In Situ Stress and Fracture Characterisation in the Victorian Otway Basin, South-eastern Australia: Implications for the Unconventional Plays
Tassone, David¹; Holford, Simon P.¹; King, Rosalind²; Backe, Guillaume¹
¹The Australian School of Petroleum, The University of Adelaide, Adelaide, SA, Australia.
²Discipline of Geology & Geophysics, The University of Adelaide, Adelaide, SA, Australia.
The south-eastern Australian Otway Basin has proven economically-viable, conventional hydrocarbon systems and with advances in drilling completions technology, a renewed interest in unconventional plays, such as tight and shale gas, has emerged in recent years. In addition to source rock properties, source rock maturation and reservoir characteristic, a robust understanding of the in situ stress state and secondary porosity (fracture distribution and orientation) is vital in order to optimize wellbore trajectories in relation to hydraulic fracture stimulation and existing nature fracture networks in low permeability reservoirs.
This study combines petrophysical wireline data, drilling data and image log data from recently drilled wells in the Victorian Otway Basin to characterise the orientations of faults and fracture systems within conventional and unconventional reservoirs.
Borehole breakouts and drilling induced tensile fractures interpreted from dipmeter and image log data reveal a NW-SE maximum horizontal stress orientation, consistent with published estimates, and formation pressure tests have confirmed near-hydrostatic conditions. Preliminary analysis of newly available leak-off test result using a new method for analysing leak-off test data constrains the minimal horizontal stress magnitude to be ~20 MPa/km, which is similar to the vertical stress magnitude derived from wireline data for depths shallower than ~2-2.5 km. The alternate interpretation of leak-off test data has constrained the upper limit of the maximum horizontal stress magnitude to be the greatest principal stress, implying a reverse to strike-slip faulting stress regime that is consistent with neotectonic faulting evidence. Preliminary interpretation indicates extant natural fractures strike parallel with the maximum horizontal stress orientation and generally sub vertical in the eastern Victorian Otway Basin and strike generally N-S to NE-SW at variable dips angles in the western Victorian Otway Basin.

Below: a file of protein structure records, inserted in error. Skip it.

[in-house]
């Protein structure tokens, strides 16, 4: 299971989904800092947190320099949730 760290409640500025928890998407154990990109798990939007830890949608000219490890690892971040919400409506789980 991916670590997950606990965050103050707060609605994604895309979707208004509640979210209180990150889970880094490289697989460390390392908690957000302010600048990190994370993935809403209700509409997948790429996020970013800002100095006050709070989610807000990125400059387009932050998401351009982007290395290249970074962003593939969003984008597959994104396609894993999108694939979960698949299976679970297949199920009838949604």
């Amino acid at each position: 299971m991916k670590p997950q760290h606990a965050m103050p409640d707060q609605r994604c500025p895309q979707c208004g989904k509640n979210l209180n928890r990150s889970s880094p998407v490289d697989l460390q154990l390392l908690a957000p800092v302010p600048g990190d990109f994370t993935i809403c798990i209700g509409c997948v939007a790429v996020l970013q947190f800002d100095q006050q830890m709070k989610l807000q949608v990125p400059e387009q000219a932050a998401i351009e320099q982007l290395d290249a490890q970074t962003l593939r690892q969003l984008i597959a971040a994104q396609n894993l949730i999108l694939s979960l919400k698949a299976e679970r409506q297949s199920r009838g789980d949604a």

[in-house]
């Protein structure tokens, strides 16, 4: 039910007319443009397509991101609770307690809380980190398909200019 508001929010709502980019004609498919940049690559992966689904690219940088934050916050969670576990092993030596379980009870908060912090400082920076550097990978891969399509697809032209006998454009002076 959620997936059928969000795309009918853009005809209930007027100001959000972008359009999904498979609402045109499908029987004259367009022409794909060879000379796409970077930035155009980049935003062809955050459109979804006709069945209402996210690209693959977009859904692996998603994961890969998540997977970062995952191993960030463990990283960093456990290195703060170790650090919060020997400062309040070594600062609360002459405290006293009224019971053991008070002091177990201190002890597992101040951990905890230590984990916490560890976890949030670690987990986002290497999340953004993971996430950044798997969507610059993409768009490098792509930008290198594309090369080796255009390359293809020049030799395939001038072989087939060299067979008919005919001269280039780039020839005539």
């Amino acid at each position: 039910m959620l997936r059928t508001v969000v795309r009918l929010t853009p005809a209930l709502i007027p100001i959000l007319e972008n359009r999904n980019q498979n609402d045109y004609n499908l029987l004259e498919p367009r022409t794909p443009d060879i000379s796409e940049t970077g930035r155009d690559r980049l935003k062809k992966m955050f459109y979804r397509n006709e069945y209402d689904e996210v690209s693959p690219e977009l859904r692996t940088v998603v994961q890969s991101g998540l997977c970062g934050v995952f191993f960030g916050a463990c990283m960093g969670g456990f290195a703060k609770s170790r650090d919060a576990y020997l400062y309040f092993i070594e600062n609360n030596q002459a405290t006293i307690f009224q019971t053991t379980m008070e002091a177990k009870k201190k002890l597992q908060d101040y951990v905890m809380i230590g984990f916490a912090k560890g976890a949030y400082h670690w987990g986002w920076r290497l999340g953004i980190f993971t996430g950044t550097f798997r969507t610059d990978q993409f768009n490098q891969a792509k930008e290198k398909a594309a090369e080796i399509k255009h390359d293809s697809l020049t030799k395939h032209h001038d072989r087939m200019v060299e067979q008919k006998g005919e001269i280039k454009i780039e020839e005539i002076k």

This study represents the first of its kind in the Otway Basin, and we suggest combined analysis of the in situ stress tensor and fracture density and geometries provides a powerful workflow for constraining fracture-related fluid flow pathways in potential unconventional reservoirs.
AAPG Search and Discovery Article #90155©2012 AAPG International Conference & Exhibition, Singapore, 16-19 September 2012